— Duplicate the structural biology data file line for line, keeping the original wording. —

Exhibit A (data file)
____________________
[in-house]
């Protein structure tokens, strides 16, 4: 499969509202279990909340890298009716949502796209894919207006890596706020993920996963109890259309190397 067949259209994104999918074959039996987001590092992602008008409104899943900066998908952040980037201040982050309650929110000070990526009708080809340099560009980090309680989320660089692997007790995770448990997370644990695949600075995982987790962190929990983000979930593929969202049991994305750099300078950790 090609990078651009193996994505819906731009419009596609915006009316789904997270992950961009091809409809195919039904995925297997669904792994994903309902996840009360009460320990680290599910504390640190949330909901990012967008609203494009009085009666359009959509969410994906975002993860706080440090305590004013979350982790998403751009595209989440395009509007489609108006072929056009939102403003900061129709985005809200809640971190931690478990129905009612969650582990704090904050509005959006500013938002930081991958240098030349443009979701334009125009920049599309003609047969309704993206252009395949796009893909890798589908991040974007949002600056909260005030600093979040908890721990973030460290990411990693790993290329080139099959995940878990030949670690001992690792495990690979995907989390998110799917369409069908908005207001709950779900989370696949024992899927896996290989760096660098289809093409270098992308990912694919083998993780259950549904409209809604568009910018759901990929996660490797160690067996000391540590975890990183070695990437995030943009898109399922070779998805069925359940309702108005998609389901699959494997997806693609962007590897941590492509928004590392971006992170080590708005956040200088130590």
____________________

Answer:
[in-house]
């Protein structure tokens, strides 16, 4: 499969509202279990909340890298009716949502796209894919207006890596706020993920996963109890259309190397 067949259209994104999918074959039996987001590092992602008008409104899943900066998908952040980037201040982050309650929110000070990526009708080809340099560009980090309680989320660089692997007790995770448990997370644990695949600075995982987790962190929990983000979930593929969202049991994305750099300078950790 090609990078651009193996994505819906731009419009596609915006009316789904997270992950961009091809409809195919039904995925297997669904792994994903309902996840009360009460320990680290599910504390640190949330909901990012967008609203494009009085009666359009959509969410994906975002993860706080440090305590004013979350982790998403751009595209989440395009509007489609108006072929056009939102403003900061129709985005809200809640971190931690478990129905009612969650582990704090904050509005959006500013938002930081991958240098030349443009979701334009125009920049599309003609047969309704993206252009395949796009893909890798589908991040974007949002600056909260005030600093979040908890721990973030460290990411990693790993290329080139099959995940878990030949670690001992690792495990690979995907989390998110799917369409069908908005207001709950779900989370696949024992899927896996290989760096660098289809093409270098992308990912694919083998993780259950549904409209809604568009910018759901990929996660490797160690067996000391540590975890990183070695990437995030943009898109399922070779998805069925359940309702108005998609389901699959494997997806693609962007590897941590492509928004590392971006992170080590708005956040200088130590």